Jimmy Savile was a TV personality who is best known for being a paedophile. Recently disclosed report revealed shocking details about his activities.
According to Exaro, the review’s findings highlight multiple rapes and indecent assaults on girls and boys at the hands of Savile and “inappropriate sexual conduct” with teenagers above 16 – all “in some way associated with the BBC”.
“Three of Savile’s victims were only nine-years-old,” it says.
Exaro reports that Smith criticises the BBC for a “very deferential culture”, with many BBC employees telling the review that they had heard about Savile’s predatory reputation but feared reporting their concerns to managers.
It also warns that “a predatory child abuser could be lurking undiscovered in the BBC even today”.
But Smith accepts a series of denials by senior figures that they were aware of the paedophile’s misconduct, Exaro reports.
In the report, Smith says that most of Savile’s rapes, attempted rapes and more serious sexual offences took place in his flats and caravans.
But the former Court of Appeal judge adds: “However, I heard of incidents that took place in virtually every one of the BBC premises at which he worked.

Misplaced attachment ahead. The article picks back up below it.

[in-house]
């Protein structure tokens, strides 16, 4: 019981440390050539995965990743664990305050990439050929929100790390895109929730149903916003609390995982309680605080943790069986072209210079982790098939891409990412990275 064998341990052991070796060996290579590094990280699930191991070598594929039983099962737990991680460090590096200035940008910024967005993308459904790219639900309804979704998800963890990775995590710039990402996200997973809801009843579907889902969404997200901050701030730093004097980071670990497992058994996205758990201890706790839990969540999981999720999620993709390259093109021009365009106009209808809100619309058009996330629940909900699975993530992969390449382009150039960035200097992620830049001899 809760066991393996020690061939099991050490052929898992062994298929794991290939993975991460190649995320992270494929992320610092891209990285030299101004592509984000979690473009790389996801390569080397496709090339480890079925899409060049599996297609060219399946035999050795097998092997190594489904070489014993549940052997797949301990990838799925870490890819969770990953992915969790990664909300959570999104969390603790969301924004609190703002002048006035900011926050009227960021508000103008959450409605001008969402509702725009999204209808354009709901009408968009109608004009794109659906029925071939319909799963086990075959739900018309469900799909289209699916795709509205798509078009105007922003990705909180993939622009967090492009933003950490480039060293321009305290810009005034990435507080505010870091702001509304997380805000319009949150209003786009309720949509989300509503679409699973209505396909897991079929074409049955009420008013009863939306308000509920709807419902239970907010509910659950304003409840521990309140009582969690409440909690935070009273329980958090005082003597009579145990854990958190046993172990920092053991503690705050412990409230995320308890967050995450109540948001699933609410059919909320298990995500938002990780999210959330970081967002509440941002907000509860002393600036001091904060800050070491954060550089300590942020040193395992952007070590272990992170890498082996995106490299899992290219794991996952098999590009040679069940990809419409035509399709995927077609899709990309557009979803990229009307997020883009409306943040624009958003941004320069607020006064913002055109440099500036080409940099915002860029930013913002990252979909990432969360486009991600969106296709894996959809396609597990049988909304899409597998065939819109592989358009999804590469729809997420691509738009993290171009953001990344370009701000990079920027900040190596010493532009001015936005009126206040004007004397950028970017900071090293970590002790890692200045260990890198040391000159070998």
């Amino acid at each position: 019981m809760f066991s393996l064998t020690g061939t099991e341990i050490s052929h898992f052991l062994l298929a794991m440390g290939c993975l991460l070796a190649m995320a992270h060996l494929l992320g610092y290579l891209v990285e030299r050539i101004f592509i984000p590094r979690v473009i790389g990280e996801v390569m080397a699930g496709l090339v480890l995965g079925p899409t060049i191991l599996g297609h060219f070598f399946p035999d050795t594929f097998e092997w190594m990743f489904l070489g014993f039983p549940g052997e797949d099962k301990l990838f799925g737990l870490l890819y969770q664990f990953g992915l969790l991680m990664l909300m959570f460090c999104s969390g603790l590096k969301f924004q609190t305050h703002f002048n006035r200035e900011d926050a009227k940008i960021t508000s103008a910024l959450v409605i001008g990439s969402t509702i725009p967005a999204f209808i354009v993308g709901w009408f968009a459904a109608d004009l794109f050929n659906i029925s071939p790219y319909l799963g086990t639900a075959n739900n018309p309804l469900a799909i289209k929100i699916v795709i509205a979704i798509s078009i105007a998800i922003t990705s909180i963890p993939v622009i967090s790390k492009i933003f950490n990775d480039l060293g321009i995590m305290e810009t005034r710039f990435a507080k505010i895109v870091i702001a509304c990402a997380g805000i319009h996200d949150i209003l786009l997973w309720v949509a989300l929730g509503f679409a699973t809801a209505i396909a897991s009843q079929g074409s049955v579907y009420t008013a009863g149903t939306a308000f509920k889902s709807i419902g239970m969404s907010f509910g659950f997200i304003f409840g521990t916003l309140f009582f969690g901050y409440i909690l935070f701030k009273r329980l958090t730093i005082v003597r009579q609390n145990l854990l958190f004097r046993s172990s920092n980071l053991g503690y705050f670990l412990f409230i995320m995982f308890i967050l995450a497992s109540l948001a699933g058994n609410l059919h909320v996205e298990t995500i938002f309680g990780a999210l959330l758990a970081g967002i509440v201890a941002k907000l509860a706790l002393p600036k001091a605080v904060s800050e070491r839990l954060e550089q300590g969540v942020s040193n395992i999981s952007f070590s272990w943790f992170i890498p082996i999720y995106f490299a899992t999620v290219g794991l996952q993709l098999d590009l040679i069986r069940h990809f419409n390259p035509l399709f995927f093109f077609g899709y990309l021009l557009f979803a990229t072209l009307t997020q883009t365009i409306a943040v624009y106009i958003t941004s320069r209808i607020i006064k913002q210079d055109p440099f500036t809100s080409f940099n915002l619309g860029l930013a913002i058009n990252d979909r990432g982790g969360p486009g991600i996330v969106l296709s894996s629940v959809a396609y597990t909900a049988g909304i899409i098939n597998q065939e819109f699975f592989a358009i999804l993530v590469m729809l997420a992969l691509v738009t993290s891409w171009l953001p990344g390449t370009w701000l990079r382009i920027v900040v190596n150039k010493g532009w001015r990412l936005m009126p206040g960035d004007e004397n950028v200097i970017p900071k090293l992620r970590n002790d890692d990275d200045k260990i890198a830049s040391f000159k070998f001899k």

“These included the BBC Television Theatre (in connection with Jim’ll Fix It), at Television Centre (in particular in connection with Top of the Pops), at Broadcasting House or Egton House (where he worked in connection with BBC Radio 1), Lime Grove studios and various provincial studios, including Leeds, Manchester and Glasgow.
“He would indulge in sexual touching while working on the set (Top of the Pops or Jim’ll Fix It) and, on at least one occasion, he was actually on camera.
“Savile would seize the opportunity for sexual contact even in public places such as corridors, staircases and canteens.”
Exaro said the leaked report reveals that those working at the BBC now fear blowing the whistle more than ever, and criticises the BBC’s management culture, in which celebrities were treated with “kid gloves” and managers drank heavily.
In a statement, Tony Hall, the BBC’s Director General, said that “what happened was a dark chapter in the history of the BBC”.